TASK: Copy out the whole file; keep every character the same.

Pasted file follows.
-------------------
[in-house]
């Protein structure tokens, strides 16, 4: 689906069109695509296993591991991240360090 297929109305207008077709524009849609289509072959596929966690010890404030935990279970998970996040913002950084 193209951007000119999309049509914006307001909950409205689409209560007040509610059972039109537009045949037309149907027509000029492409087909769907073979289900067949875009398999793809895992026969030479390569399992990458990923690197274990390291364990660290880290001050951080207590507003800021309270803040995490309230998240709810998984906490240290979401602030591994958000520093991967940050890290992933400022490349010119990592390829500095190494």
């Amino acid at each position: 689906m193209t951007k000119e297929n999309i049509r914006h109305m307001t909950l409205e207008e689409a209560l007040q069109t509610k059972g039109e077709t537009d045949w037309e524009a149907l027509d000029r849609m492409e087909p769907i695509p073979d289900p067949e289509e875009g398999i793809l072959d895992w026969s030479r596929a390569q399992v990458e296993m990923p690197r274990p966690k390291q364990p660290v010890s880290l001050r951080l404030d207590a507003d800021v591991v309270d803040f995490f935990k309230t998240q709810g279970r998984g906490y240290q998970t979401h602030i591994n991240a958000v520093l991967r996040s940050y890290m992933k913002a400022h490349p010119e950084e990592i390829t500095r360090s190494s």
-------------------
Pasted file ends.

[in-house]
């Protein structure tokens, strides 16, 4: 689906069109695509296993591991991240360090 297929109305207008077709524009849609289509072959596929966690010890404030935990279970998970996040913002950084 193209951007000119999309049509914006307001909950409205689409209560007040509610059972039109537009045949037309149907027509000029492409087909769907073979289900067949875009398999793809895992026969030479390569399992990458990923690197274990390291364990660290880290001050951080207590507003800021309270803040995490309230998240709810998984906490240290979401602030591994958000520093991967940050890290992933400022490349010119990592390829500095190494």
């Amino acid at each position: 689906m193209t951007k000119e297929n999309i049509r914006h109305m307001t909950l409205e207008e689409a209560l007040q069109t509610k059972g039109e077709t537009d045949w037309e524009a149907l027509d000029r849609m492409e087909p769907i695509p073979d289900p067949e289509e875009g398999i793809l072959d895992w026969s030479r596929a390569q399992v990458e296993m990923p690197r274990p966690k390291q364990p660290v010890s880290l001050r951080l404030d207590a507003d800021v591991v309270d803040f995490f935990k309230t998240q709810g279970r998984g906490y240290q998970t979401h602030i591994n991240a958000v520093l991967r996040s940050y890290m992933k913002a400022h490349p010119e950084e990592i390829t500095r360090s190494s």